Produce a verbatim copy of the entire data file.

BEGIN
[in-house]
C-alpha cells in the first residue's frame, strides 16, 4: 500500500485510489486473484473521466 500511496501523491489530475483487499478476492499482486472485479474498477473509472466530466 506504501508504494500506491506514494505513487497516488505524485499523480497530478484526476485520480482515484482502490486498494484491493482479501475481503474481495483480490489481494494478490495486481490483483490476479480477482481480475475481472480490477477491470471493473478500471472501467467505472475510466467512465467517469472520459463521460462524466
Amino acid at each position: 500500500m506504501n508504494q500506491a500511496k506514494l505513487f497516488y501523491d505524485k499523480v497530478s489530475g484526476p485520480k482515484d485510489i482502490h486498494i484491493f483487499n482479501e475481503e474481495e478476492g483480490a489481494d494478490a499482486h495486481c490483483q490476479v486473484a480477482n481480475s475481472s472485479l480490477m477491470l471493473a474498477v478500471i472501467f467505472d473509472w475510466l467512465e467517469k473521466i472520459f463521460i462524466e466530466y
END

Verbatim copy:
[in-house]
C-alpha cells in the first residue's frame, strides 16, 4: 500500500485510489486473484473521466 500511496501523491489530475483487499478476492499482486472485479474498477473509472466530466 506504501508504494500506491506514494505513487497516488505524485499523480497530478484526476485520480482515484482502490486498494484491493482479501475481503474481495483480490489481494494478490495486481490483483490476479480477482481480475475481472480490477477491470471493473478500471472501467467505472475510466467512465467517469472520459463521460462524466
Amino acid at each position: 500500500m506504501n508504494q500506491a500511496k506514494l505513487f497516488y501523491d505524485k499523480v497530478s489530475g484526476p485520480k482515484d485510489i482502490h486498494i484491493f483487499n482479501e475481503e474481495e478476492g483480490a489481494d494478490a499482486h495486481c490483483q490476479v486473484a480477482n481480475s475481472s472485479l480490477m477491470l471493473a474498477v478500471i472501467f467505472d473509472w475510466l467512465e467517469k473521466i472520459f463521460i462524466e466530466y